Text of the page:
10 Parenting Secrets To Empower Kids: #2 Make Fear Fun

Family, Self

According to the Encarta Dictionary, fear is defined as an unpleasant feeling of anxiety or apprehension caused by the presence or anticipation of danger. The most commonly use synonyms are panic, anxiety, and worry. How often do we hear those words in the media these days?

The key words in that definition are the “presence or anticipation.” There are different types of fear that humans feel. Some are instinctive and helpful while others are invented in the mind and hurtful. The instinctive fears show up in the “presence” of danger. It is your fight or flight response. These fears require little or no conscious thought. The instinctive part of our brain takes over and reacts for us. It is the “anticipation” that is the problem with so many kids (and adults) in our society. Several studies and surveys have been conducted over the years ranking the Top 10 Strongest or Most Common Fears. The fear public speaking is always ranked number one or two, yet the fear of death is always in the middle of the pack. Does that make any sense to you?

So, here is the Parenting Secret #2 for Empowering Kids: Make Fear Fun!
Change the association of fear in the minds of your kids and yourself. When you and your kids confront the things you are fearful of and overcome them - the power of identity grows. When you attack something that you were afraid of and discover, “that’s it? That’s what I was afraid of?” it’s incredibly empowering.

Before I go on, let me make clear the distinction between Fear and Risk. I am NOT advocating for you and your family to seek out risky activities as a means of empowering yourselves. Let’s use a common activity that millions of people engage in every day as an example – flying on an airplane. Fear of flying is consistently ranked at or near the top of the most common fears of people in the U.S.A. Yet, flying is statistically proven to be the safest mode of transportation. So, why are so many people afraid to fly? It is the “anticipation.” Earl Nightingale was a prodigious speaker and author in his day. His publishing company, Nightingale Conant, is still one of the largest publishers in the field of personal and professional development today. Mr. Nightingale conducted a study on the subject of what people worry about. Below are his results:
* Things that never happen: 40%. That means 40 percent of the things you worry about will never occur anyway.
* Things over and past that can't be changed: 30%. In other words, these things can’t be changed by all the worry in the world.
* Needless worries about our health: 12%. These are what if… worries. If you have no history of a disease in your family, why fear it?
* Petty, miscellaneous worries: 10 percent.
* Real, legitimate worries: 8%. Only 8 percent of your worries are worth concerning yourself about. Ninety-two percent have no substance at all.

Human beings are creatures of habit. Generally speaking, we don’t like to change those habits, those behavior patterns. I have found that most people fear change – they fear the unknown - even if that change promises to be for the better. Kids fear changes like… moving to a new neighborhood, going to a new school, making new friends, or trying something they wouldn’t simply because they think they won’t be good enough at it.

So, how do we help our kids to challenge themselves and confront these types of invented fears? We help them by having them ask themselves questions like:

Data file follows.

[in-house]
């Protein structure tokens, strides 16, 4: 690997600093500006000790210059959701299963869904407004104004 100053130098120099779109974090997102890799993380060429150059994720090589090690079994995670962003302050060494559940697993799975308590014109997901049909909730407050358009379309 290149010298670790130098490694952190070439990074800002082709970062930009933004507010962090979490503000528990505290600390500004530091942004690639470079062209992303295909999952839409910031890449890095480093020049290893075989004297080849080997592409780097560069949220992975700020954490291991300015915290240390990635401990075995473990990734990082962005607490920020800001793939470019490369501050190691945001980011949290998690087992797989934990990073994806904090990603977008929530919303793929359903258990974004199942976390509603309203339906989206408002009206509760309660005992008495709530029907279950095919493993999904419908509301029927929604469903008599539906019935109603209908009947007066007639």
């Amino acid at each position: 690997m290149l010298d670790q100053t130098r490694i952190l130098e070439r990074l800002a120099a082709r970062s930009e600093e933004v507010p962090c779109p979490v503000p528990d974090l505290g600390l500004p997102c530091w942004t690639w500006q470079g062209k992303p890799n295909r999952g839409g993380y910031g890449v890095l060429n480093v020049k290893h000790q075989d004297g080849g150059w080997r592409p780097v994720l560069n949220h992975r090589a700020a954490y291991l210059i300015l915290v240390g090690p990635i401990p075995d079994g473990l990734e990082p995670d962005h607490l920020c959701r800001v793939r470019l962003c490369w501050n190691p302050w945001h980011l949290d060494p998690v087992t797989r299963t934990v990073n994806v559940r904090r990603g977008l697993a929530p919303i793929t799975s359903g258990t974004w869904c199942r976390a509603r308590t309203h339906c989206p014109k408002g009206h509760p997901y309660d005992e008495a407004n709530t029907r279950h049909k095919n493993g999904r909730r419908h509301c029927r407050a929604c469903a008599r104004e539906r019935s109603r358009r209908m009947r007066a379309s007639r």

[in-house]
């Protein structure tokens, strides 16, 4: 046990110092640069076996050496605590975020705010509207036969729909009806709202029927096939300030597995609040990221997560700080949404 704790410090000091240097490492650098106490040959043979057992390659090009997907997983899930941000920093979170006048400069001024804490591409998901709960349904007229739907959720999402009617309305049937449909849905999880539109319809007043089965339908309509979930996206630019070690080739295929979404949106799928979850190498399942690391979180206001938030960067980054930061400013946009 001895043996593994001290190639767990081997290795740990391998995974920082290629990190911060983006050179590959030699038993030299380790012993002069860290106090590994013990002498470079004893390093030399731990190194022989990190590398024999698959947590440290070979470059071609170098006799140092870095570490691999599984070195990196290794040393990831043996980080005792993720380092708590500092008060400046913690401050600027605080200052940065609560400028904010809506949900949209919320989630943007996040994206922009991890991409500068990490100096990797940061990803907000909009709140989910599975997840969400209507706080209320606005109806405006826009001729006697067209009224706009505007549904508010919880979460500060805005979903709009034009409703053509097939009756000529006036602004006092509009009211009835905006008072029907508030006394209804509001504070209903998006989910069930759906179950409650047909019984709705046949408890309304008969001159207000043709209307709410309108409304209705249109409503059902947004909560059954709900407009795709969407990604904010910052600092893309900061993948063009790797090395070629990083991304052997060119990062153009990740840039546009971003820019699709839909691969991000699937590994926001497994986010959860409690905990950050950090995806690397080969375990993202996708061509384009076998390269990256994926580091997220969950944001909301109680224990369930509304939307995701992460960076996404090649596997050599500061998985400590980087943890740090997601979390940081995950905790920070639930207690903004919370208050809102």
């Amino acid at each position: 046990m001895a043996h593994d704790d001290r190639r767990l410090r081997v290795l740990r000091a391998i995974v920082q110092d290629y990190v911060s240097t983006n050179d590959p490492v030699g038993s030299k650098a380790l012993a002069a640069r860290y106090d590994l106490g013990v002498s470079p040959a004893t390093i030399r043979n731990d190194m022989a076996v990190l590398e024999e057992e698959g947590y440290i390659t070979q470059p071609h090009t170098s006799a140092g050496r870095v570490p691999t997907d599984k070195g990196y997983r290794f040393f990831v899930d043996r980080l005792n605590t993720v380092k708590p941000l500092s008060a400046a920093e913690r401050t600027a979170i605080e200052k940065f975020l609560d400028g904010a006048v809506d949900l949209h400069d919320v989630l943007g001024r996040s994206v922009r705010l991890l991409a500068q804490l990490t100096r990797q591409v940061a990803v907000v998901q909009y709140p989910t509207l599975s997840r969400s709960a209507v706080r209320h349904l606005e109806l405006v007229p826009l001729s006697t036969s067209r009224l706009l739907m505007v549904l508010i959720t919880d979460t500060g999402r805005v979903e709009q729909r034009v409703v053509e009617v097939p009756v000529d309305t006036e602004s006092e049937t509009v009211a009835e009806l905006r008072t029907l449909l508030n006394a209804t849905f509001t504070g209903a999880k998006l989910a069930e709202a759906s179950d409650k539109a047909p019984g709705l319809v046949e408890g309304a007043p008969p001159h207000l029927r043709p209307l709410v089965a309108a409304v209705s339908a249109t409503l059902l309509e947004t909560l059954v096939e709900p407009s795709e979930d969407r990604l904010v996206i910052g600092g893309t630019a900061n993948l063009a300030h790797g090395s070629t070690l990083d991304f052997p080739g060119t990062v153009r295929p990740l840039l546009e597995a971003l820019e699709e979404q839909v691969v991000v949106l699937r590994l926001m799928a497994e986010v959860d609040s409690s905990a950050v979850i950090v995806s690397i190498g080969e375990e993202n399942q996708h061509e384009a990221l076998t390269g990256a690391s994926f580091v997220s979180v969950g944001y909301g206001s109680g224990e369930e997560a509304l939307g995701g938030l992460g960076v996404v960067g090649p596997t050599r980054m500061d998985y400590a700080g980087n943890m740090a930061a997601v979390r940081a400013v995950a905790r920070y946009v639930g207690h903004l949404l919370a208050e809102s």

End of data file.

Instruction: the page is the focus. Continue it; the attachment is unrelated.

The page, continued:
If I know I will succeed, what would I do first?
What will happen if I do….?
What will happen if I don’t…?

It is a simple and important step. These questions change the brain’s focus. No longer is your child focused on the fear which leads to continual reinforcement of the fear. The focus is now on the positive outcome. Now the brain is looking for resources to make that positive outcome a reality rather than focusing on the fear that prevented action from being taken. We have just changed the association in the mind of your child related to that fear. Now they will feel challenged and empowered rather than afraid and anxious. As this is repeated over time, it will create new empowering habits and behavior patterns, while boosting their Belief System.

One of my own personal mantras is, “If I can’t then I must.” If there is something I think is preventing me from reaching my desired outcome or goal, then I must do it. Facing my own fears becomes a challenge, a game of sorts. But by using this secret on myself, I have rigged the game. I win every time simply by confronting the fear and overcoming it. For example, I tried bungee jumping because of my former fear of heights. Now, participating in extreme sports isn’t part of my identity. I don’t go bungee jumping every day, but it was related to one of my fears that I felt I needed to face and overcome.

Stand up to your fears. Don’t let fear hold you or your kids back from the success you are destined for. To quote a good friend of mine, Sarah Victory, challenge yourself and your kids to “do something brave every day.”

Next week well cover Parenting Secret #3 for Empowering Kids: No Means Yes - Framing Your Kids Choices for Positive Outcomes.

Mark Papadas is a nationally recognized children’s empowerment expert and author of the highly acclaimed book "10 Secrets to Empower Kids and Awaken the Child in You," as well as President of The I AM 4 Kids Foundation—a recognized 501c3 charity committed to providing its personal empowering programs to public schools across the U.S. at no cost to the schools. Connect with Mark through his FREE Parenting & Coaching Newsletter.

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This article was originally published at . Reprinted with permission from the author.